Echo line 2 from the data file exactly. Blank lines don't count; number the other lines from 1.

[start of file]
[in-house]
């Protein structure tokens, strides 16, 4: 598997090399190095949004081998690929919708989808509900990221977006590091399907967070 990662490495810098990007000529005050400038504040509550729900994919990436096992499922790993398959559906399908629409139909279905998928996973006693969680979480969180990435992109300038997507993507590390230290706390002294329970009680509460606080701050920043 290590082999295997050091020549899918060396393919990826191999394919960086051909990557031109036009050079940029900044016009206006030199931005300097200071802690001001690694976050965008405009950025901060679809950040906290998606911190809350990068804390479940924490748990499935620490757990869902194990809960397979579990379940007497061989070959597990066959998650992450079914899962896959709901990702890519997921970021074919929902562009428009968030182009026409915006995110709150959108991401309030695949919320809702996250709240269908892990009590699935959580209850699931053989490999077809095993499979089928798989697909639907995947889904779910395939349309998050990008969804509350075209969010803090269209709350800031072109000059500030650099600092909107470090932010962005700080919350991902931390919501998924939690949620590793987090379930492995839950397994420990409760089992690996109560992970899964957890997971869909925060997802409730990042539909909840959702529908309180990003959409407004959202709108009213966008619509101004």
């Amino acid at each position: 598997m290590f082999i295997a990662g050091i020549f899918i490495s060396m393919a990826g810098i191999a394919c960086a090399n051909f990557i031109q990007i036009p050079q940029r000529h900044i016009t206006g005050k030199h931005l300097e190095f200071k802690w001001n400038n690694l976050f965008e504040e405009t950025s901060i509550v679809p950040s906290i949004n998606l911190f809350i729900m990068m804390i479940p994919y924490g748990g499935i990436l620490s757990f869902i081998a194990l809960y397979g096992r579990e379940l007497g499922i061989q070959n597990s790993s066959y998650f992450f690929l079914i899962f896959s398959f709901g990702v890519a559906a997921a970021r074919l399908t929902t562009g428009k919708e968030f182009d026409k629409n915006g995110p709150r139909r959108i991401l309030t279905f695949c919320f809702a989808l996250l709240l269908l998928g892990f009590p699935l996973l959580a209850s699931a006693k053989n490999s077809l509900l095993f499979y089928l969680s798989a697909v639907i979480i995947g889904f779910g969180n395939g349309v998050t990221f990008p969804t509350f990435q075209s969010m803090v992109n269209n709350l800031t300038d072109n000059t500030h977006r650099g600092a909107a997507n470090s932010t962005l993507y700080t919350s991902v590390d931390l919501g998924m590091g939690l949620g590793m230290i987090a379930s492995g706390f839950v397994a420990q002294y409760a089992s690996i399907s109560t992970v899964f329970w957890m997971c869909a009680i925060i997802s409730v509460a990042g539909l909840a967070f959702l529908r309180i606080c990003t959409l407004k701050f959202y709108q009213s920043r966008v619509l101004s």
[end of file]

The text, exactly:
């Protein structure tokens, strides 16, 4: 598997090399190095949004081998690929919708989808509900990221977006590091399907967070 990662490495810098990007000529005050400038504040509550729900994919990436096992499922790993398959559906399908629409139909279905998928996973006693969680979480969180990435992109300038997507993507590390230290706390002294329970009680509460606080701050920043 290590082999295997050091020549899918060396393919990826191999394919960086051909990557031109036009050079940029900044016009206006030199931005300097200071802690001001690694976050965008405009950025901060679809950040906290998606911190809350990068804390479940924490748990499935620490757990869902194990809960397979579990379940007497061989070959597990066959998650992450079914899962896959709901990702890519997921970021074919929902562009428009968030182009026409915006995110709150959108991401309030695949919320809702996250709240269908892990009590699935959580209850699931053989490999077809095993499979089928798989697909639907995947889904779910395939349309998050990008969804509350075209969010803090269209709350800031072109000059500030650099600092909107470090932010962005700080919350991902931390919501998924939690949620590793987090379930492995839950397994420990409760089992690996109560992970899964957890997971869909925060997802409730990042539909909840959702529908309180990003959409407004959202709108009213966008619509101004």